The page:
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Pregnant people are at greater risk for COVID-19 and should get the vaccine, Box says

Posted at 10:30 AM, Sep 29, 2021
and last updated 2021-09-29 19:03:11-04

INDIANAPOLIS — Indiana's top health official on Wednesday emphasized the need for pregnant people to get the COVID-19 vaccine.

State Health Commissioner Dr. Kristina Box said she is concerned that people who are pregnant are putting off getting the vaccine. She added that data shows that COVID-19 is associated with more severe disease in women who are expecting than those who are in the same age range and not pregnant.

"The COVID-19 vaccine is safe to get if you are pregnant," Box said. "Please do not put yourself or your baby at unnecessary risk. Our goal would be for all women of childbearing age to get this vaccine before they become pregnant, so they are protected from COVID when they become pregnant."

Box continued saying that COVID-19 increases the risk for stillbirth and that patients who are preterm with COVID-19 have a rate of intensive care unit admissions that is more than twice as high than women who are not pregnant. They are also nearly three times as likely to need to be placed on a ventilator and have an increased risk of dying COVID-19, Box said.

Box also stressed that there is no evidence-based study showing that the COVID-19 vaccine or any other shot decreases a person's fertility.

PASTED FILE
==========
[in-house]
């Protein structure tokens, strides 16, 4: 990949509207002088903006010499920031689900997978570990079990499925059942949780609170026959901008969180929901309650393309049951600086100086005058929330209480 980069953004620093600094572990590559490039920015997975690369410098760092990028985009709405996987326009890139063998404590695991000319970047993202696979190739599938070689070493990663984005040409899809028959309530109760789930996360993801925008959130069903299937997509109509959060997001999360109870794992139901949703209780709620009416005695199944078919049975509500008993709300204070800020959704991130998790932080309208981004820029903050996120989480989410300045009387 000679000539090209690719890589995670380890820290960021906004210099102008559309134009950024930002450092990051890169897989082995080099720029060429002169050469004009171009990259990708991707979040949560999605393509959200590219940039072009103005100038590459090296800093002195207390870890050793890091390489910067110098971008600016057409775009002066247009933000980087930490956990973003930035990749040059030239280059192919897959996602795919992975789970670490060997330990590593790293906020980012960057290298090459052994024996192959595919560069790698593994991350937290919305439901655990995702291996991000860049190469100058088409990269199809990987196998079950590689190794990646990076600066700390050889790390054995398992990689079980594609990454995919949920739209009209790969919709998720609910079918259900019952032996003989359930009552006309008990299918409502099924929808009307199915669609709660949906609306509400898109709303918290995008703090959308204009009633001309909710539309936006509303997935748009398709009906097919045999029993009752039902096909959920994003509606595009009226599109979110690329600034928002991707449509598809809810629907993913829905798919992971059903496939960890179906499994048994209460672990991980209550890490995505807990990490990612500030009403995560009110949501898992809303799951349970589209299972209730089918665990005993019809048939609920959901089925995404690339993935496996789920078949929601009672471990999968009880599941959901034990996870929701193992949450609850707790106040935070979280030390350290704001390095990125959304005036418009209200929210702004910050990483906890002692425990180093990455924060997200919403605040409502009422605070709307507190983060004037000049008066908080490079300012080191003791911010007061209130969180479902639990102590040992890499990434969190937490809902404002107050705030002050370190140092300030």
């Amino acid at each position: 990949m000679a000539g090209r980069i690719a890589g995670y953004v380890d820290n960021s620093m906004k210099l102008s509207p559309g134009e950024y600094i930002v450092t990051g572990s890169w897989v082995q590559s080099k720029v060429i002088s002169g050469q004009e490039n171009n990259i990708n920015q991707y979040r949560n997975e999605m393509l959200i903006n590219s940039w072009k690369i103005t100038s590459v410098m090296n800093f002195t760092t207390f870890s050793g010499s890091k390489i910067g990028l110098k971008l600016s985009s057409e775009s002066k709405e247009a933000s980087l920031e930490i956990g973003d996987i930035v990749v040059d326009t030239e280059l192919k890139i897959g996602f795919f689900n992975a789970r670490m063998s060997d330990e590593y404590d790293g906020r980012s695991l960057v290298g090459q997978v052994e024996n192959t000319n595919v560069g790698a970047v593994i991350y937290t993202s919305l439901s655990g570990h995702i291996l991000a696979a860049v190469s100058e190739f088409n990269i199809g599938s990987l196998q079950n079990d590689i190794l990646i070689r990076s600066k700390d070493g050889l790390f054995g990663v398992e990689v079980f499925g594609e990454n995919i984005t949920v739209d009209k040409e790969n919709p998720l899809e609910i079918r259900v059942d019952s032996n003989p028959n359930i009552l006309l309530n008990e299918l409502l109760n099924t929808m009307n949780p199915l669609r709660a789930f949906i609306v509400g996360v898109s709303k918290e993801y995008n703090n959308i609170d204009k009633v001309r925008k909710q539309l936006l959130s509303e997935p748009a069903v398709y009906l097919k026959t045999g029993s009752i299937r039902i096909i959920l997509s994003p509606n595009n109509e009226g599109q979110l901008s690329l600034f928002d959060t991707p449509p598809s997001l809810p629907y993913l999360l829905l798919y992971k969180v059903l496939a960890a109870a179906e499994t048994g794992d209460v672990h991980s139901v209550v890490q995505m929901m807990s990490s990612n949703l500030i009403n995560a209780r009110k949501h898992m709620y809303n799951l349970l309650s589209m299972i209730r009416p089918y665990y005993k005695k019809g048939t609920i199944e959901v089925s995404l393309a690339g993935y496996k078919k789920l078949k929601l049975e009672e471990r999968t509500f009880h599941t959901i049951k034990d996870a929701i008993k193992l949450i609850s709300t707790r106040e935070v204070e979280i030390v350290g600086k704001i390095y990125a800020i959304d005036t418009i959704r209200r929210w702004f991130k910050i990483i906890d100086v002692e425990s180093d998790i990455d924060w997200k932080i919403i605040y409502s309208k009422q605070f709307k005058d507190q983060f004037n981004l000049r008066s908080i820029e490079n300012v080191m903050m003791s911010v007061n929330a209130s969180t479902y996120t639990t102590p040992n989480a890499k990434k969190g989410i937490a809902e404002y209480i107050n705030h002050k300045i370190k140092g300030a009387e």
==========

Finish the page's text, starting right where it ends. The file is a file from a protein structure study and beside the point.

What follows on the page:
Chief Medical Officer Lindsay Weaver also discussed the need for eligible children ages 12 and up to get the vaccine. Pfizer recently sought approval to provide a smaller dose of its vaccine to children ages 5-11.

"I think it's really important for people to recognize that kids do get sick from COVID," Weaver said. "We have had kids hospitalized and we have had children die from COVID here in Indiana."

Box said she is worried the politics of the COVID-19 vaccine will contribute to a decrease in the number of people getting other needed vaccines.

"I do have some concerns about this bleed-off with COVID vaccines and the political nature that has surrounded that will then bleed off into other childhood vaccines and influenza vaccines that people tend to get on a yearly basis," Box said.

Box and Weaver spoke from a drive-thru clinic at 4970 W. 16th St. near Indianapolis Motor Speedway where the Indiana Department of Health is providing Pfizer and Johnson & Johnson COVID-19 vaccines, flu shots and COVID-19 tests through the end of October.

In order to receive a Pfizer booster shot, Weaver said people will only need to attest that they are eligible for a third dose.

The Centers for Disease Control announced last week that people ages 65 and older, residents of long-term care facilities and individuals ages 50-64 who have underlying medical conditions that put them at high risk of severe COVID-19 should receive a booster shot.

People ages 18-49 who have underlying health conditions may also receive a booster dose, according to the CDC, while people ages 18-64 who are at high risk for COVID-19 exposure due to their jobs can also get a third shot.

"We are not asking people at our sites to prove their eligibility," Weaver said. "We're just asking them to attest that they are eligible, and, again, 18 years, have received the Pfizer vaccine series primarily and are at least six months out."

Hoosiers can schedule a COVID-19 vaccine by calling 211 or visiting Indiana is currently administering about 10,000 vaccine doses a day, but Weaver said it isn't enough.

"If we continue at that pace, it could be well over another year before we achieve sufficient levels of immunizations to provide robust protection for the population at large," Weaver said. "None of us want that."

Watch the news conference with Box and Weaver below: